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J Biol Chem. 2002 Aug 30;277(35):31373-80. Epub 2002 Jun 19.

The cryptic adenine deaminase gene of Escherichia coli. Silencing by the nucleoid-associated DNA-binding protein, H-NS, and activation by insertion elements.

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  • 1Department of Biological Chemistry, Institute of Molecular Biology, University of Copenhagen, Sølvgade 83H, DK1307 Copenhagen K, Denmark.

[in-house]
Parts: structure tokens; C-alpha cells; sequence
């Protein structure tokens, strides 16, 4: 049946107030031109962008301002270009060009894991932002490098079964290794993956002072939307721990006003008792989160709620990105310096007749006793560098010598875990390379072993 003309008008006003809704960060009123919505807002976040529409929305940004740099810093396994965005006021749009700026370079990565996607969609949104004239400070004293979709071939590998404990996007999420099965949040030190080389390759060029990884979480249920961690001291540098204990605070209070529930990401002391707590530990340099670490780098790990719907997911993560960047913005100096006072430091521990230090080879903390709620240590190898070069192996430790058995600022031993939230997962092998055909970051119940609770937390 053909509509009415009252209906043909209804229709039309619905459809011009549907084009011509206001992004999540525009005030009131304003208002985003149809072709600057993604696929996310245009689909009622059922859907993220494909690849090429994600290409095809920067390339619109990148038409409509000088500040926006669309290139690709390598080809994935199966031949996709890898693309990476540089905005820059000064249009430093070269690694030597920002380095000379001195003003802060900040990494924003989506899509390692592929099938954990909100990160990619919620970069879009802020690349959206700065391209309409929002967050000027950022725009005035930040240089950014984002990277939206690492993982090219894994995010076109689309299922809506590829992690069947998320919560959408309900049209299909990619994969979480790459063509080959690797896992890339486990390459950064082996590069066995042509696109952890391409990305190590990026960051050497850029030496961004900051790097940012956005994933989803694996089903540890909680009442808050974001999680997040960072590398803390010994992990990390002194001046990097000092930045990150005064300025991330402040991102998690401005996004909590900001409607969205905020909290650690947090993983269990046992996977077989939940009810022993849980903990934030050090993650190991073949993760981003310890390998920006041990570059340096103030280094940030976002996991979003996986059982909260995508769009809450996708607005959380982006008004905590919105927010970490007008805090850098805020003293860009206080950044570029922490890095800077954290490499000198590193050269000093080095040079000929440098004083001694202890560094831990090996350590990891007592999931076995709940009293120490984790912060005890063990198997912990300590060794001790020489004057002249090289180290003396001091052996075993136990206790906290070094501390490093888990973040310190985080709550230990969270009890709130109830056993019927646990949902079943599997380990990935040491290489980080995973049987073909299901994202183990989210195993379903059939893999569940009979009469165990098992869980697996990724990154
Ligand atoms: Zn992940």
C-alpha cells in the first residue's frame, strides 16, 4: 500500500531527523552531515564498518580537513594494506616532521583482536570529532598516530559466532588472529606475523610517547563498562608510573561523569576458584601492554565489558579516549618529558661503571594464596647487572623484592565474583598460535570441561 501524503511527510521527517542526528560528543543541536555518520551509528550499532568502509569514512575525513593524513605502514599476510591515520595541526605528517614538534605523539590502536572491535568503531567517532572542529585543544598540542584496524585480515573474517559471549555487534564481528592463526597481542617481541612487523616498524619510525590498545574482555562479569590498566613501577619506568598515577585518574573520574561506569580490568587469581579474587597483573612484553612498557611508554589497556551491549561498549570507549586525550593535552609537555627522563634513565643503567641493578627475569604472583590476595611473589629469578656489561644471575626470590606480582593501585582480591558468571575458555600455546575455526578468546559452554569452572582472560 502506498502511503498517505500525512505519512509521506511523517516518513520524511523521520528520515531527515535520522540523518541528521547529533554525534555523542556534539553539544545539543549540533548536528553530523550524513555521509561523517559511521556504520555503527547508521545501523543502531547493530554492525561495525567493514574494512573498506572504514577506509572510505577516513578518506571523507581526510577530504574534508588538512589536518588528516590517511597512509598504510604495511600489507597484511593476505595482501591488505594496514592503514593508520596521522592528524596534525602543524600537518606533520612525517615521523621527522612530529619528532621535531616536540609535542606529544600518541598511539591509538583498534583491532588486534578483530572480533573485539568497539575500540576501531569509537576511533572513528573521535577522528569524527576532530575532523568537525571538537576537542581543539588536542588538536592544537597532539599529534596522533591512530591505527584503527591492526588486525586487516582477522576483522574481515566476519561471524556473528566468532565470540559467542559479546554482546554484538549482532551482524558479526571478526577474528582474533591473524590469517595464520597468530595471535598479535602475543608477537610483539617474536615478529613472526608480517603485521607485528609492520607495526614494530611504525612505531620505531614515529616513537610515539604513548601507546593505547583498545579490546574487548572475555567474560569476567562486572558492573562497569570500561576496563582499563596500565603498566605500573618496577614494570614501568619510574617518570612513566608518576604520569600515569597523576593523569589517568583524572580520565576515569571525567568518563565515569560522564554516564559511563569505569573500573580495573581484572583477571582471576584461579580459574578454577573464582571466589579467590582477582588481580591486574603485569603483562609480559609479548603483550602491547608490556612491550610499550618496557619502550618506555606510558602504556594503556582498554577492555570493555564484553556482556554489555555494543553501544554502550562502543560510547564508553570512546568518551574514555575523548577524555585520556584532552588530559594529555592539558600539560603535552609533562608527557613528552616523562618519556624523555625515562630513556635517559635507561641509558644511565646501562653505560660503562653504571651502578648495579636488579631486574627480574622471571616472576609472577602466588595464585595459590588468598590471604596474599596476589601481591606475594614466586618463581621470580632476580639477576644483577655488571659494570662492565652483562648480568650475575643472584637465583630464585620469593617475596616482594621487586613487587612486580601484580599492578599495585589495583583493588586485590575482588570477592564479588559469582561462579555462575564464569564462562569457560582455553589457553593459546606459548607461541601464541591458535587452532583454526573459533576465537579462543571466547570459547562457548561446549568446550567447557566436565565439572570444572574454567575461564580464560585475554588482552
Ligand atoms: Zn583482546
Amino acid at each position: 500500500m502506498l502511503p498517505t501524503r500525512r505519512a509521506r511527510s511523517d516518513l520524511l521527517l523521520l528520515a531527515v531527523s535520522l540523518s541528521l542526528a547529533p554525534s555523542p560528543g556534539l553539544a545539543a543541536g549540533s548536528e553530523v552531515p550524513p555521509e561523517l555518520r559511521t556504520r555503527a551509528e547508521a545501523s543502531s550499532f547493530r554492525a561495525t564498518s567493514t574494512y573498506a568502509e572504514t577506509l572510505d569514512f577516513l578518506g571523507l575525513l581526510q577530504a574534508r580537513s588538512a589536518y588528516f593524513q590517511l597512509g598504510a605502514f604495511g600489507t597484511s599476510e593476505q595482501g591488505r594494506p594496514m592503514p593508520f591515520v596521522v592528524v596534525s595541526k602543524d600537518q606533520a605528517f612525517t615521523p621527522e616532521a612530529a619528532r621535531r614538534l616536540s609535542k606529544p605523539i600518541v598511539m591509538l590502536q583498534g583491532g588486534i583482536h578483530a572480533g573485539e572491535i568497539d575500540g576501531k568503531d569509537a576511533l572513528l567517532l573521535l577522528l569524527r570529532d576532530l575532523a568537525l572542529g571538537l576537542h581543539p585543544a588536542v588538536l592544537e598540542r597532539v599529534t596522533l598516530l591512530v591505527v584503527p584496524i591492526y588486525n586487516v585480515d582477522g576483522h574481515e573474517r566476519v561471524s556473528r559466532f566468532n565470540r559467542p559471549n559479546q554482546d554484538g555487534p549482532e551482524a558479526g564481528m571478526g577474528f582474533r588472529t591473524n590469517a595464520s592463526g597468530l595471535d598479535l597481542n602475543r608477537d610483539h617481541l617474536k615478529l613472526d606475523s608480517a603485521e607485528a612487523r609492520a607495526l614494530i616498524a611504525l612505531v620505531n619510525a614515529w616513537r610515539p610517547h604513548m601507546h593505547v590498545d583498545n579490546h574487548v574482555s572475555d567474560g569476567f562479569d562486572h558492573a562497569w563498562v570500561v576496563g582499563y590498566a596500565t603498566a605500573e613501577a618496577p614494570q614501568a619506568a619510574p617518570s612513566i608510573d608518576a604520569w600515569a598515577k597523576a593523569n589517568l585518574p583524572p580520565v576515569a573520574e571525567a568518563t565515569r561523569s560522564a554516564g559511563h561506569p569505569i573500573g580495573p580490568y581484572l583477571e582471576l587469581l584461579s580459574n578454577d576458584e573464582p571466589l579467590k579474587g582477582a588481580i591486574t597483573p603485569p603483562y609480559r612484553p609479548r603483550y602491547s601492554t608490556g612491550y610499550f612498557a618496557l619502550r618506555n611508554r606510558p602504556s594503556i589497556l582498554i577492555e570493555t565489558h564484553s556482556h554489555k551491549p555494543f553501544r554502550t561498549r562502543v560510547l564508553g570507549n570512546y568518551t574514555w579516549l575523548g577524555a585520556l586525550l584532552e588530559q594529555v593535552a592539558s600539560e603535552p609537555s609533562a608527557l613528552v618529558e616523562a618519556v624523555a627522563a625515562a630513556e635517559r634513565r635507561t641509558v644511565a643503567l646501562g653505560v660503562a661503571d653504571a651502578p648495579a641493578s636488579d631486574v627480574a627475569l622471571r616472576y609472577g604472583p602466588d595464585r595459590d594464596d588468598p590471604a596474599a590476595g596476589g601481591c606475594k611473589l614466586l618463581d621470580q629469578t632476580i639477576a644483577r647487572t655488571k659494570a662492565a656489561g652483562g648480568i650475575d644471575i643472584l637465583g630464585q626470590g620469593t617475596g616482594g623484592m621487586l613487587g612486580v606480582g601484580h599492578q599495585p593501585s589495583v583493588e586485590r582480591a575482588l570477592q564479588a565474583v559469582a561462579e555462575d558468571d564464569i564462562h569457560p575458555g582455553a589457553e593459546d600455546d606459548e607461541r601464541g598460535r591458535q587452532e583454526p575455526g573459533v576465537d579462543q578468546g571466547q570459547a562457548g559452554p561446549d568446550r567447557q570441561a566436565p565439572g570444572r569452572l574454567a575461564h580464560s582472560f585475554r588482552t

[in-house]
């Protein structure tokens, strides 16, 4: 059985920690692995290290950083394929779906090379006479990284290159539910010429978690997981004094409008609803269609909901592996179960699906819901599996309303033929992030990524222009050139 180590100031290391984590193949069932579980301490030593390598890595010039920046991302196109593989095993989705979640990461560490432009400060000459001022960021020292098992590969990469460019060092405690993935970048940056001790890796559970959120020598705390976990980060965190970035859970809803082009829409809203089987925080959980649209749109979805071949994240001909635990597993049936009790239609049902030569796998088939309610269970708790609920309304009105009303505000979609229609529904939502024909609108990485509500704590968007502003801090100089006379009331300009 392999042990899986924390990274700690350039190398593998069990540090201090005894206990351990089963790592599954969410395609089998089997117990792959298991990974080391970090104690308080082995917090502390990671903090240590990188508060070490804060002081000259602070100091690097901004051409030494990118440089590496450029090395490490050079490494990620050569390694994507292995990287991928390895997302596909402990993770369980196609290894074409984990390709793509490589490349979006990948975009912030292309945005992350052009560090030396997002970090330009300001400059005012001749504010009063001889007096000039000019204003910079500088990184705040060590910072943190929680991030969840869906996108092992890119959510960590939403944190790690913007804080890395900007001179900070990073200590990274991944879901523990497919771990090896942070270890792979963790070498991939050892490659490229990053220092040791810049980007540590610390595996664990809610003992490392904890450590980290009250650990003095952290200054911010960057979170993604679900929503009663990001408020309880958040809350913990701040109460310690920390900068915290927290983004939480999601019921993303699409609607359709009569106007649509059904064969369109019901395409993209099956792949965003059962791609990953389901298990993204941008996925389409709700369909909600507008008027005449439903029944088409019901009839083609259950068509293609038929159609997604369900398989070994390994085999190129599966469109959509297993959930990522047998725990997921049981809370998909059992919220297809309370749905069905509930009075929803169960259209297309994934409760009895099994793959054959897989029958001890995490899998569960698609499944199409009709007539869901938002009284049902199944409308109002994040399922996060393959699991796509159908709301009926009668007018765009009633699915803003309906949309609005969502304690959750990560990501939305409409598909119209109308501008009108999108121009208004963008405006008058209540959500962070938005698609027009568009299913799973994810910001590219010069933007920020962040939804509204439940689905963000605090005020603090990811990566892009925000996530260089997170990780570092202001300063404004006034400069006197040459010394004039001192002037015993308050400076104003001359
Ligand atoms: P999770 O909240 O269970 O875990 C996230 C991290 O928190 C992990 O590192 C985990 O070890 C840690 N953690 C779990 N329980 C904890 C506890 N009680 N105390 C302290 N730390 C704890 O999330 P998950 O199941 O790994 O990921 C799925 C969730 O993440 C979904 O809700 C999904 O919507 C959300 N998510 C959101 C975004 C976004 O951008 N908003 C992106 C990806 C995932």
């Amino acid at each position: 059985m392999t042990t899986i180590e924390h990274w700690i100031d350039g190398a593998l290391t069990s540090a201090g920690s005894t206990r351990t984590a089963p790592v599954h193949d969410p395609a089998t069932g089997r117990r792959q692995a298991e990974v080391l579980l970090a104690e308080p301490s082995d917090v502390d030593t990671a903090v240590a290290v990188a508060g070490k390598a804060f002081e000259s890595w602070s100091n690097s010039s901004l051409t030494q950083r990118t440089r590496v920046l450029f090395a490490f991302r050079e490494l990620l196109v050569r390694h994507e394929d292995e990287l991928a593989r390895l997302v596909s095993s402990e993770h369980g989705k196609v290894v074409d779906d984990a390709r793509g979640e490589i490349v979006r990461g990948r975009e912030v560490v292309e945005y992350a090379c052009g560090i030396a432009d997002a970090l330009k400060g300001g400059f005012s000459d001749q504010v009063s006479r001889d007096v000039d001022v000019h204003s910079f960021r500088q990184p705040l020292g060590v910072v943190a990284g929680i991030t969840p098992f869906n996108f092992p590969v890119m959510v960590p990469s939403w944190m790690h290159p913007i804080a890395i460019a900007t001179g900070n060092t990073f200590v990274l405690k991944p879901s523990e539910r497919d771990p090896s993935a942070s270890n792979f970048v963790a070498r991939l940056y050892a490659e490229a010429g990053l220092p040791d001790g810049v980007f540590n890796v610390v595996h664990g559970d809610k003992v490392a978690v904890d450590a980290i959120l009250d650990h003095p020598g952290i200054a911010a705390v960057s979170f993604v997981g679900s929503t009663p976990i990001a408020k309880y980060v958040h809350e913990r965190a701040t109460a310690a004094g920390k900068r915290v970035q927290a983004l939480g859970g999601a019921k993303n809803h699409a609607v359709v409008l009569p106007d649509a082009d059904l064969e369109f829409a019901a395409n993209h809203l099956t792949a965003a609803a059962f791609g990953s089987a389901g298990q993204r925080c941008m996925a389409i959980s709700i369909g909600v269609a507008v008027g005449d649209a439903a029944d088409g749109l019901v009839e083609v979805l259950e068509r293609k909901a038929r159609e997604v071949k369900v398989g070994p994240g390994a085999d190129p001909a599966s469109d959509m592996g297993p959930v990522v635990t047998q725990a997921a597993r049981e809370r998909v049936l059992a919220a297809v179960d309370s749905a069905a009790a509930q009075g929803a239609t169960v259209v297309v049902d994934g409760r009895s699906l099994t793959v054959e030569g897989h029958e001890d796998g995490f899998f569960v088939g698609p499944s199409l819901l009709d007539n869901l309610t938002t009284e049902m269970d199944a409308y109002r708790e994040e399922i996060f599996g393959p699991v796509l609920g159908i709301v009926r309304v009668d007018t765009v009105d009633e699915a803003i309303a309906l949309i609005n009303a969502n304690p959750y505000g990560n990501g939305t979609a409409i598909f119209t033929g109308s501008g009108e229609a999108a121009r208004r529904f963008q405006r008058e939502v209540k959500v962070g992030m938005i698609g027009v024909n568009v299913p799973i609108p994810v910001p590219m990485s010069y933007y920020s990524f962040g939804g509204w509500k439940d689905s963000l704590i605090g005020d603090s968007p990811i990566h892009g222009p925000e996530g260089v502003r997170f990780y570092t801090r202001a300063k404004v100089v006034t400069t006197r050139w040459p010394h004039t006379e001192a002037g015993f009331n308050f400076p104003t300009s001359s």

In Escherichia coli there are two pathways for conversion of adenine into guanine nucleotides, both involving the intermediary formation of IMP. The major pathway involves conversion of adenine into hypoxanthine in three steps via adenosine and inosine, with subsequent phosphoribosylation of hypoxanthine to IMP. The minor pathway involves formation of ATP, which is converted via the histidine pathway to the purine intermediate 5-amino-4-imidazolecarboxamide ribonucleotide and, subsequently, to IMP. Here we describe E. coli mutants, in which a third pathway for conversion of adenine to IMP has been activated. This pathway was shown to involve direct deamination of adenine to hypoxanthine by a manganese-dependent adenine deaminase encoded by a cryptic gene, yicP, which we propose be renamed ade. Insertion elements, located from -145 to +13 bp relative to the transcription start site, activated the ade gene as did unlinked mutations in the hns gene, encoding the histone-like protein H-NS. Gene fusion analysis indicated that ade transcription is repressed more than 10-fold by H-NS and that a region of 231 bp including the ade promoter is sufficient for this regulation. The activating insertion elements essentially eliminated the H-NS-mediated silencing, and stimulated ade gene expression 2-3-fold independently of the H-NS protein.

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